Fight TB through innovations

by January 3, 2020 0 comments

India contributes to 27 per cent of the burden of tuberculosis in the world. However, diligent efforts and constant determination may enable the country to demonstrate leadership in the control of this communicable disease

An alarming number of 2.69 million cases of tuberculosis have been reported in India by the World Health Organisation Report (WHO), 2019. As of now, India contributes to 27 per cent of the global burden of tuberculosis. However, diligent efforts and constant determination may enable the country to demonstrate leadership in the control of this communicable disease. The country, though reeling under an immense population burden, has the potential to achieve tuberculosis elimination through innovations in healthcare technology.

India possesses the capacity to serve as the global centre for innovations focussed on neglected diseases and the current technological advancements that exist are inadequate to bridge gaps in neglected diseases that affect the Indian population.  At this juncture, it is important to nurture the innovation ecosystem in India and increase investment in the same. It is imperative to integrate cutting-edge technology and systems in all aspect of healthcare, particularly surveillance and monitoring mechanisms, diagnostic technologies, treatment approaches, preventive and palliative strategies and the systems required to make healthcare available and accessible to all those in need.

The National Strategic Plan 2017-2025 for tuberculosis elimination by the Government endorses innovations and technologies through collaborative efforts by Government bodies and organisations, including civil society organisations and the private sector players.

It is on these lines that the India Health Fund (IHF) was conceptualised to strengthen the health ecosystem by bridging the gap between the laboratory and the market and translating proof-of-concepts into a sustainable impact.

The health fund aims to foster out-of-the-box thinking aimed at eliminating tuberculosis and malaria by 2025 and 2030 respectively, which is aligned with the vision of the Government. In an attempt to serve as a catalyst for change, it provides a platform for innovators to support strategic products and processes that would result in reduction of suffering and deaths occurring due to these infectious diseases.

The IHF recently launched the TB Quest 2019 post a rigorous screening and evaluation process to award novel pathways towards addressing the multiple challenges of tuberculosis that result in huge economic and human costs. One of the awardees were innovators working to address the pressing problem of delayed tuberculosis diagnosis in remote areas using artificial intelligence and deep learning technology for imaging for quick and accurate diagnosis.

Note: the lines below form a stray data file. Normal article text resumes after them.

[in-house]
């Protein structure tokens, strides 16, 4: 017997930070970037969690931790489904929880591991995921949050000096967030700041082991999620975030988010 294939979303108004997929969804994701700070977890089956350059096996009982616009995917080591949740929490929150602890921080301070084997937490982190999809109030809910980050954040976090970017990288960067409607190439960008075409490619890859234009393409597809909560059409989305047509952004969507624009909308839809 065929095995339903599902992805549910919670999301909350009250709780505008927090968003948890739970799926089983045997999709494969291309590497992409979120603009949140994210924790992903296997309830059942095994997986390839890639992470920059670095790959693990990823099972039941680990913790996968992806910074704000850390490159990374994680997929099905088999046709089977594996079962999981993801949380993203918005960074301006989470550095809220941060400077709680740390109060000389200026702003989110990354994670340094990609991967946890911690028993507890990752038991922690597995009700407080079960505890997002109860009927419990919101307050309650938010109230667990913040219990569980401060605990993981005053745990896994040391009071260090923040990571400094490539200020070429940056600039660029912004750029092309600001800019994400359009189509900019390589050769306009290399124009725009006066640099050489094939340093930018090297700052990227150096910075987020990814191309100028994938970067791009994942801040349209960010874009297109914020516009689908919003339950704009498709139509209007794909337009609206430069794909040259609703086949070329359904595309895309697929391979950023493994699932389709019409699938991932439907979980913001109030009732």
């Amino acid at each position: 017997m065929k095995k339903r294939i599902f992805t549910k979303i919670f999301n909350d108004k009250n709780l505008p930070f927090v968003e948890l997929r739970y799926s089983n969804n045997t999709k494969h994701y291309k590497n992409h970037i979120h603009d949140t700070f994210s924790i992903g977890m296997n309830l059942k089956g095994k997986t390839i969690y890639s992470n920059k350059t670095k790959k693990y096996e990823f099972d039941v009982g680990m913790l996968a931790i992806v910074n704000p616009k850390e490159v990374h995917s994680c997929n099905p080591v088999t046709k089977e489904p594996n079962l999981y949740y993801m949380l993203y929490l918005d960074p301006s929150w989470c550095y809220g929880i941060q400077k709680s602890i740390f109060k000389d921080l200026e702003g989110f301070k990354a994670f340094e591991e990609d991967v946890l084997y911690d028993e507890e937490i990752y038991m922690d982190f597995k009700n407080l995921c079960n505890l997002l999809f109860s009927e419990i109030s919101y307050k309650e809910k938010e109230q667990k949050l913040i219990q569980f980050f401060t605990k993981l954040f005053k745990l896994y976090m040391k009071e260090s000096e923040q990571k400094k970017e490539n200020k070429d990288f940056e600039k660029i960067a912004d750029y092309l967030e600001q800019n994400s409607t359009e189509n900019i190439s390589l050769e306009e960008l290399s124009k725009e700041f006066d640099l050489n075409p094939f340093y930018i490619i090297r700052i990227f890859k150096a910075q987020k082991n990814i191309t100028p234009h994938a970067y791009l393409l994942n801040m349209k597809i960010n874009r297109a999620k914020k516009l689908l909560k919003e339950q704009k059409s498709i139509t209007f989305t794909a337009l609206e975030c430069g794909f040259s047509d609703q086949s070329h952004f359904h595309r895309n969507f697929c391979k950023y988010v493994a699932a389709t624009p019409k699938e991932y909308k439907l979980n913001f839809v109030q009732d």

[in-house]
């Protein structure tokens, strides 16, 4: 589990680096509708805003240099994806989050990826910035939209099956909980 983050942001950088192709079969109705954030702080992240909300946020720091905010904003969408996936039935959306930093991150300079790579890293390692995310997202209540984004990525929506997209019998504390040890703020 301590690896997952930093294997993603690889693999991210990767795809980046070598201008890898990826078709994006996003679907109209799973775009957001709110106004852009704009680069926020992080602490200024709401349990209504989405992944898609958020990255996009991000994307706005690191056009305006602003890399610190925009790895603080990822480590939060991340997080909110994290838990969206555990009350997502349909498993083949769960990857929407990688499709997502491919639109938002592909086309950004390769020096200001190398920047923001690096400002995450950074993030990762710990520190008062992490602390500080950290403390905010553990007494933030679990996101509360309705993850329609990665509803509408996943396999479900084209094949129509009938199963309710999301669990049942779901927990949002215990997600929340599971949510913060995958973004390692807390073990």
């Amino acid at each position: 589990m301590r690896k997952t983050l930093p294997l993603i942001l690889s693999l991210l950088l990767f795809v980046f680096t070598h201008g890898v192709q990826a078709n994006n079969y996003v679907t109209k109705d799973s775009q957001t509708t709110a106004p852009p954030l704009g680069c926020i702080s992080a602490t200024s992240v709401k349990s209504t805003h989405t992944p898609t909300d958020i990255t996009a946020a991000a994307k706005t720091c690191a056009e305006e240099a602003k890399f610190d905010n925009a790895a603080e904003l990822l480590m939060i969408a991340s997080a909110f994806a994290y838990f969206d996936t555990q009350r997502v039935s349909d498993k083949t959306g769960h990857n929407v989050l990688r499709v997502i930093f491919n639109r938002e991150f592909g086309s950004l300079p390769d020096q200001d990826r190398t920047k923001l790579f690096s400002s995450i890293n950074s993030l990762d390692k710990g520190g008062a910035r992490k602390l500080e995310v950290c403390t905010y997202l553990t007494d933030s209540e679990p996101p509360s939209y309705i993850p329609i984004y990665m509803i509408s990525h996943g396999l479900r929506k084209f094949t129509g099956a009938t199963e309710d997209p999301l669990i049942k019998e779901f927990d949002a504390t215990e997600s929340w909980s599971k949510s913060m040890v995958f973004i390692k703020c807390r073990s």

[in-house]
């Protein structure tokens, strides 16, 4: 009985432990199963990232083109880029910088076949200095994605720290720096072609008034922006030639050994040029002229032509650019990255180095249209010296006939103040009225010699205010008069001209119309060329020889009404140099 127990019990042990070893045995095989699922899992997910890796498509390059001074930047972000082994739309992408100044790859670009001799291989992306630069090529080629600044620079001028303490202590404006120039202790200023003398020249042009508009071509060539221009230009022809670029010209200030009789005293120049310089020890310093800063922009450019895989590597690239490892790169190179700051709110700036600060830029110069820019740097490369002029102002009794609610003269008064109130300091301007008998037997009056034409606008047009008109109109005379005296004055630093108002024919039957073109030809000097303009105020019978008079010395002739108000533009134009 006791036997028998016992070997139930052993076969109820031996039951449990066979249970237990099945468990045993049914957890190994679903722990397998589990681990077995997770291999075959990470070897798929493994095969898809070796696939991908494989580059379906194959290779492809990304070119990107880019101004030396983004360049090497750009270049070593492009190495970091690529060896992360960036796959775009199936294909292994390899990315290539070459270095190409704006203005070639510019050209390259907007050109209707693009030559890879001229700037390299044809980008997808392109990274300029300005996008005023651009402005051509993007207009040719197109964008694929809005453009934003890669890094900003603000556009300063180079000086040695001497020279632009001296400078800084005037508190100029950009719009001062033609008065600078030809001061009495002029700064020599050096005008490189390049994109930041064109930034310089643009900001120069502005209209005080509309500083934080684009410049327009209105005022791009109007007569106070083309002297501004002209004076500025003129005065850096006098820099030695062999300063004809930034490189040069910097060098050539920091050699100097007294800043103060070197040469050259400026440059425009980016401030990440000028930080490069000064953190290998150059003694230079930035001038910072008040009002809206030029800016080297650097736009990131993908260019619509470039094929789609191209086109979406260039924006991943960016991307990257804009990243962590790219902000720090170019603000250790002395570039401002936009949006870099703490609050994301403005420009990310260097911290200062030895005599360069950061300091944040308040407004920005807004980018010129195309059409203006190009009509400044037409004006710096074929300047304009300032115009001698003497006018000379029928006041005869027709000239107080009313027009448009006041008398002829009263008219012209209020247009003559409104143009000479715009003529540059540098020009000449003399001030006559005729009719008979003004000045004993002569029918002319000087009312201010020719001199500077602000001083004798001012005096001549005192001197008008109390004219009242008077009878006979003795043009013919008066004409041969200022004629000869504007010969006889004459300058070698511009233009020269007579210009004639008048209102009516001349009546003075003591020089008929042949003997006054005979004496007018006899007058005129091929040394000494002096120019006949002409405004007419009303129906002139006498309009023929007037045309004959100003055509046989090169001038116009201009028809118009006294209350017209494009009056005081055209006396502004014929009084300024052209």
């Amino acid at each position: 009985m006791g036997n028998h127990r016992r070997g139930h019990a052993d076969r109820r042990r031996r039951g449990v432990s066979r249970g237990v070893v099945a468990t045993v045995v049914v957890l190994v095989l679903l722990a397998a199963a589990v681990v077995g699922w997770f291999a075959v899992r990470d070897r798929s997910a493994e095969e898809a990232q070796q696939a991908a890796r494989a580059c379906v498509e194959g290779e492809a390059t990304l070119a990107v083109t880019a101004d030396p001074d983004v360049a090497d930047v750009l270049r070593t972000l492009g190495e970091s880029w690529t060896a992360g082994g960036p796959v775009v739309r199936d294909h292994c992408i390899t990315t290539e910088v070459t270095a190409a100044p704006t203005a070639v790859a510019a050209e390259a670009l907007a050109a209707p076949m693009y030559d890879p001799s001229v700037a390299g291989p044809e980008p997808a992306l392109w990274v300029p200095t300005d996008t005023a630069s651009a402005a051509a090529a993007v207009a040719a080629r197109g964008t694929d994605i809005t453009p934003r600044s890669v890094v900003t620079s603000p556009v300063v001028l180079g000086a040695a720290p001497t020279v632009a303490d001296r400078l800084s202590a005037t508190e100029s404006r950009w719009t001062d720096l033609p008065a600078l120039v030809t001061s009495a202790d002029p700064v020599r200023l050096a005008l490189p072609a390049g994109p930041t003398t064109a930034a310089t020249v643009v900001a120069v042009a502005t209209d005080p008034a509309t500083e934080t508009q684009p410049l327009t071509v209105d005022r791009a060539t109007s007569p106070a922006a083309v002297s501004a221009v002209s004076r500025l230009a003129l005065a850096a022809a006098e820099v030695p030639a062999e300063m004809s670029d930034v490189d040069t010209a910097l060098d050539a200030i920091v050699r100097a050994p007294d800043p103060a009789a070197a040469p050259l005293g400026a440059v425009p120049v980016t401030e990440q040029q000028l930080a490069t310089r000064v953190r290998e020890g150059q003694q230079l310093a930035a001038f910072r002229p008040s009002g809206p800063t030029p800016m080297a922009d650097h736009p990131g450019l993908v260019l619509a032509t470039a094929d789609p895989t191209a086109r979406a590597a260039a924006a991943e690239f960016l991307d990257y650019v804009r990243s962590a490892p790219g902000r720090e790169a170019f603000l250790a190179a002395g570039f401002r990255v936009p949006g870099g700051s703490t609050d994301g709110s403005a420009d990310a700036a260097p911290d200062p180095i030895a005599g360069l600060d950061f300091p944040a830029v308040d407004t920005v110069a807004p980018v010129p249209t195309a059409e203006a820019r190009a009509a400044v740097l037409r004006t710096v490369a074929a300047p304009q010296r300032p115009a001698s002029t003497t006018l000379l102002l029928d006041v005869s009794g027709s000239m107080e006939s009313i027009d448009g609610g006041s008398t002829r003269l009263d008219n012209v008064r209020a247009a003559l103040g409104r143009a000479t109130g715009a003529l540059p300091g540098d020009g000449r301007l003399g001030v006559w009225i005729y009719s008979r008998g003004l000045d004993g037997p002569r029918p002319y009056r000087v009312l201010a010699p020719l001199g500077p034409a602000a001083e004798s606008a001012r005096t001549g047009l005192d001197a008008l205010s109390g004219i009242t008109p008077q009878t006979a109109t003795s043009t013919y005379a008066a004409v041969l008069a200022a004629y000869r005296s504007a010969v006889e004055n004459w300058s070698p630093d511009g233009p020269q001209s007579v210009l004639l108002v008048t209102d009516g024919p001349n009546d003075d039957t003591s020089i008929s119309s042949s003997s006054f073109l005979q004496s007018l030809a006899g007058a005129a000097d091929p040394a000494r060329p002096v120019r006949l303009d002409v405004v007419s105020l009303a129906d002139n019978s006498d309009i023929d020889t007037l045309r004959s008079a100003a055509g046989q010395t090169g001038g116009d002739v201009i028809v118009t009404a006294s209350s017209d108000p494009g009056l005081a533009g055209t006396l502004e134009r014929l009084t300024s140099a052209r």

Another awardee is working on preventing transmission of tuberculosis from animals to humans with a novel diagnostic kit that uses a combination of native and recombinant antigens to detect bovine tuberculosis. Sputum collection has proven to be time-consuming and inaccurate at times, so to address this problem, another firm created an immune-magnetic cell capture technology that replaces sputum smear microscopy as a method for diagnosing tuberculosis.

For efficient implementation of tuberculosis diagnostics at the district and sub-district level of healthcare delivery, yet another innovator developed a real-time quantitative micro-PCR system with the aim of bringing battery-operated, point-of-care Polymerase Chain Reaction (PCR) testing and molecular diagnosis to patients.

The Centre for Health Research and Innovation (CHRI), in partnership with an innovator aims to enable faster diagnosis and treatment initiation of tuberculosis patients through this system, allowing primary healthcare workers to diagnose tuberculosis in primary health settings where microscopy is the sole diagnostic technique available.

Further, a device called Tuberculosis Monitoring Encouragement Adherence Drive that is aimed at improving drug adherence was another path-breaking technology that was recognised and awarded. To ensure a smooth transition from the laboratories to the markets for these technologies, a team of scientists, public health and medical practitioners will guide and mentor the innovators in their journey. Furthermore, the IHF aims to create a platform for these innovators by mobilising resources and building public-private partnerships to initiate innovative solutions, business models and bring a transformative change.

Innovations that combine affordability along with ground-breaking technology should be encouraged and supported to the very last mile. Elimination of tuberculosis from India will be achieved by breaking the silos, forging partnerships, creating novel business models and extending support to innovations curated by young entrepreneurs.

A comprehensive and collaborative platform involving public and private stakeholders can facilitate this process and accelerate the process of elimination of such diseases from India.

(Writer: Manoj Kumar; Courtesy: The Pioneer)


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